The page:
Cracking the mystery of the Incarnation is a fool’s errand. Even different starting places for the attempt require us to rethink so much. Matthew and Luke suggest that the history of the Son begins with the Holy Spirit’s overshadowing of Mary. After Jesus’ earthly ministry, he then went to the right hand of the Father and is awaiting the final Day of Judgment. John, on the other hand, takes us to the perspective of the eternal Word, through whom the universe was created. Here the Son’s history is that he enjoyed intimacy with the Father from eternity and then came to earth from his glorious existence. And his presence already conditions judgment (9:39). He alludes to this heavenly history in our Gospel reading today. We continue to follow the Bread of Life Discourse that we started last week. “I am the bread that came down from heaven,” Jesus tells the crowd. As is typical in John, the listeners go for the surface understanding and miss the spiritual depth he intends. “Is this not Jesus, the son of Joseph?” they ask.
Recall that in last week’s Gospel the crowd wanted a sign from Jesus and reminded him that Moses fed them manna from heaven. Jesus now tells them: “Your ancestors ate the manna in the desert, but they died.... I am the living bread that came down from heaven; whoever eats this bread will live forever.” The manna, at best, prefigured Jesus, the true bread. While manna was considered bread from heaven (Ex 16:4), it could do no more than hold off starvation. But this living bread brings eternal life.
The Gospel reading ends with what appears to be a terrible mixture of metaphors: “The bread I give is my flesh for the life of the world.” Jesus’ crucified body is bread? It is hard to imagine how Jesus’ sacrifice on the cross actually feeds us. This insight is unique to John’s Gospel, as is the whole sense of the cross. In contrast to the synoptic Gospels, the cross in John is a place of glory for Jesus (17:1) and a place where he reveals the divine most clearly (8:28). Most important, it is on the cross that Jesus will draw all people to himself (12:33).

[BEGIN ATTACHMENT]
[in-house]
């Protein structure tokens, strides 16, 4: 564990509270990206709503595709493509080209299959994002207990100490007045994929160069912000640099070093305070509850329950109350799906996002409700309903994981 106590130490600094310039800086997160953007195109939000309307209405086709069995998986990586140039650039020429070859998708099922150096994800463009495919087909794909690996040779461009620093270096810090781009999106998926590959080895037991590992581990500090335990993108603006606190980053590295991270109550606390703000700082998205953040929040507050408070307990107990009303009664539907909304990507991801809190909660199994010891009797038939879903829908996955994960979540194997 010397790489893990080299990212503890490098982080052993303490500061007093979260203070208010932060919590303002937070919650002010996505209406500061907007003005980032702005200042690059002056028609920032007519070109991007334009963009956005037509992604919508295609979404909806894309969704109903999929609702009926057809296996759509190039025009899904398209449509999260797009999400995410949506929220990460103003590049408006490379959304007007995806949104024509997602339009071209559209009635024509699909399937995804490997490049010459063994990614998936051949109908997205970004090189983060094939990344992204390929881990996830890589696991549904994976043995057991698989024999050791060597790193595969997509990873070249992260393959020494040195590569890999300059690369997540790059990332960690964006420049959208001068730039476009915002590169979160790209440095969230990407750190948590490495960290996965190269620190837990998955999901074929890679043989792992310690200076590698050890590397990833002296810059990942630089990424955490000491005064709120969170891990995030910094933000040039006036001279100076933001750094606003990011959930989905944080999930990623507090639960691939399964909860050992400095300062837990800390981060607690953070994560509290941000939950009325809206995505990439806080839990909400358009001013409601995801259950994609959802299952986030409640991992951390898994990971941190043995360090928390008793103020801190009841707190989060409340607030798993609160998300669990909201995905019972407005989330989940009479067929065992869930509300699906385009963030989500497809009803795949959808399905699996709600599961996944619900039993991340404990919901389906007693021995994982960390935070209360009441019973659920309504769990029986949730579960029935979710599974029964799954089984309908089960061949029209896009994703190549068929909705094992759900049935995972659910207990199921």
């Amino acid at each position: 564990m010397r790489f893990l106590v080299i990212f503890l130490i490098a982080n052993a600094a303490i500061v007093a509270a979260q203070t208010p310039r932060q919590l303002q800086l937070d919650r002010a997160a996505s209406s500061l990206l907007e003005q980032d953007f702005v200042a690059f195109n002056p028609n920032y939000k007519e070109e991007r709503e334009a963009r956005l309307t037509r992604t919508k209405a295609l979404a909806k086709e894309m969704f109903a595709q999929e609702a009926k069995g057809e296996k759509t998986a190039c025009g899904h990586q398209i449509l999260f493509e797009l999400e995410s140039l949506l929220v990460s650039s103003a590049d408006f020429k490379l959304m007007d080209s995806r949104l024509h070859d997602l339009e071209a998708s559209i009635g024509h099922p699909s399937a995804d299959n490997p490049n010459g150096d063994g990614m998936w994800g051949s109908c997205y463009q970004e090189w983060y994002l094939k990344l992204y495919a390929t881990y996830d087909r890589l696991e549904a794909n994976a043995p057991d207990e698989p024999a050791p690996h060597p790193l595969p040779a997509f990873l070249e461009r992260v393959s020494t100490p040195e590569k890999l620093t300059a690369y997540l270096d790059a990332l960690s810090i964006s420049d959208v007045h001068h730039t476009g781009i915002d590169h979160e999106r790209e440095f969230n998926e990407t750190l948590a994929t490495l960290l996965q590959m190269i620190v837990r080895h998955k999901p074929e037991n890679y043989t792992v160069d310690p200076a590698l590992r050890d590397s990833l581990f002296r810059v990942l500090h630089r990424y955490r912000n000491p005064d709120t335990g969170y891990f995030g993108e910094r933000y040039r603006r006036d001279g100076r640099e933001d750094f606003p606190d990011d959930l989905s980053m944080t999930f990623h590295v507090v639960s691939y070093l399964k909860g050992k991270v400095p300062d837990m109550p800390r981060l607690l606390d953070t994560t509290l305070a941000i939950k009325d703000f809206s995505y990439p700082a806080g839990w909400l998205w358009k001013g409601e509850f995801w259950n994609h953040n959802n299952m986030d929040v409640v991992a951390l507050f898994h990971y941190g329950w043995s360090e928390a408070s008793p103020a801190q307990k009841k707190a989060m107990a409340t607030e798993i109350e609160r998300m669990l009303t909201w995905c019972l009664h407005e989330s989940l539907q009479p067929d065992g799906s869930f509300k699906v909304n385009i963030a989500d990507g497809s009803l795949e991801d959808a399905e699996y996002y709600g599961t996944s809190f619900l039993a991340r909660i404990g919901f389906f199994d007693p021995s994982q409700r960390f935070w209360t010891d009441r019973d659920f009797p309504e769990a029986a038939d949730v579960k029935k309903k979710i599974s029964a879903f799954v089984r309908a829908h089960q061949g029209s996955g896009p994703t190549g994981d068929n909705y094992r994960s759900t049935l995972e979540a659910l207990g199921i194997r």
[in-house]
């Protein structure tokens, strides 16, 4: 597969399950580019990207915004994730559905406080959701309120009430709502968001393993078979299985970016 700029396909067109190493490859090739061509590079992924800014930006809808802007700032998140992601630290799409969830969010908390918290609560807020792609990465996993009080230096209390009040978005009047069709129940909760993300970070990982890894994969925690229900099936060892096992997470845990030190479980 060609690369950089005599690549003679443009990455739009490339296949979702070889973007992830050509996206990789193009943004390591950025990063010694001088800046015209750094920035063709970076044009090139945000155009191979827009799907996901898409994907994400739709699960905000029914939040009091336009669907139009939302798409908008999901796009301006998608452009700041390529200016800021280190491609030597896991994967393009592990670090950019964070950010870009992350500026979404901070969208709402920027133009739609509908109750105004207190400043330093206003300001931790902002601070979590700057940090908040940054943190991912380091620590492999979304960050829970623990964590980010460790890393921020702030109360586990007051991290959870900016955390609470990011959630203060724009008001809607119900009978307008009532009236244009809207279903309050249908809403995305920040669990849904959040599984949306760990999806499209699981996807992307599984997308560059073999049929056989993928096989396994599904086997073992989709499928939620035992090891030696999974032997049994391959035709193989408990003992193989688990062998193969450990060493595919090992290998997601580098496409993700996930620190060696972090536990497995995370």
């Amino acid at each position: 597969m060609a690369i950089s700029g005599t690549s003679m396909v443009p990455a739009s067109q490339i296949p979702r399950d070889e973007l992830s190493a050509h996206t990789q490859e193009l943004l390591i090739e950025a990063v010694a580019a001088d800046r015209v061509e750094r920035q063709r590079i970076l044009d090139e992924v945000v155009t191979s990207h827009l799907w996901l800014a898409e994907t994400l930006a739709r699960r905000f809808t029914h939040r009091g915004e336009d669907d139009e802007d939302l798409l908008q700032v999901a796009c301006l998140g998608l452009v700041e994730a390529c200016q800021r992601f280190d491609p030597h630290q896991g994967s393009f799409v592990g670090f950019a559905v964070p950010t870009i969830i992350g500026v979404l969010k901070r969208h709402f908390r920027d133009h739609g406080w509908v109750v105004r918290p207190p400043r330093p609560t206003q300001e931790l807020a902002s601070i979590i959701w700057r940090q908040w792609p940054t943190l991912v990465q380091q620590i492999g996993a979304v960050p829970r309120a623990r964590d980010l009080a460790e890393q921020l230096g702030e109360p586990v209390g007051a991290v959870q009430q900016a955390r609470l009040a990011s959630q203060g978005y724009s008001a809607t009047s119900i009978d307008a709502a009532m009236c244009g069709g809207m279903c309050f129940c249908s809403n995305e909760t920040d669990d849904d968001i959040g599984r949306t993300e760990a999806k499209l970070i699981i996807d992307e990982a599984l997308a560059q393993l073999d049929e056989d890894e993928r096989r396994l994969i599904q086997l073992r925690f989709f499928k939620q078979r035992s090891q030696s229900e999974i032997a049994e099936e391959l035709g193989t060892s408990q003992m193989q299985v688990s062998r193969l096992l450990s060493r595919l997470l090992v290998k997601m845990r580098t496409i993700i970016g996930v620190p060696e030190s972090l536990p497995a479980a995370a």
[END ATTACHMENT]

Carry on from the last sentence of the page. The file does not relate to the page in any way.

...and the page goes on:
None of this sounds like standard feeding, but collectively the self-offering of Jesus becomes the context and even the content of our communion with God and one another. Paul thinks so too. In today’s second reading, from the Letter to the Ephesians, Paul urges the community to deeper communion. Earlier he exhorted them to maintain their unity by recognizing they had “one body and one spirit…one hope…one Lord, one faith, one baptism” (4:3–5). In today’s reading, Paul continues to encourage spiritually skillful behavior. The section ends with a plea to “live in love, as Christ loved us and handed himself over for us as a sacrificial offering to God for a fragrant aroma.”
So the communion that we have with God in Christ’s self-offering is the same communion we have with one another when we live in self-offering love, for it is all of a piece. Paul makes this utterly clear: we are the body of Christ who dwells in us (Eph 1:22–23; 3:17; 4:12). In associating the cross with our mutual communion, Paul will even say that what divided the church (Jews and Gentiles) was nailed to the cross: “For he is our peace, he who made both one and broke down the dividing wall of enmity through his flesh...that he might create in himself one new person...and might reconcile both with God, in one body, through the cross, putting that enmity to death by it” (Eph 2:14–16).
Think about it: the cross is not only the place where the ultimate sin offering was made (as if that were not enough). It is far more. The cross calls us; it draws us. We find the Father through the cross. We encounter the Son’s glory on the cross. We discover love by the cross. We find each other in the cross. In short, the cross is a place of communion. And there we are well fed.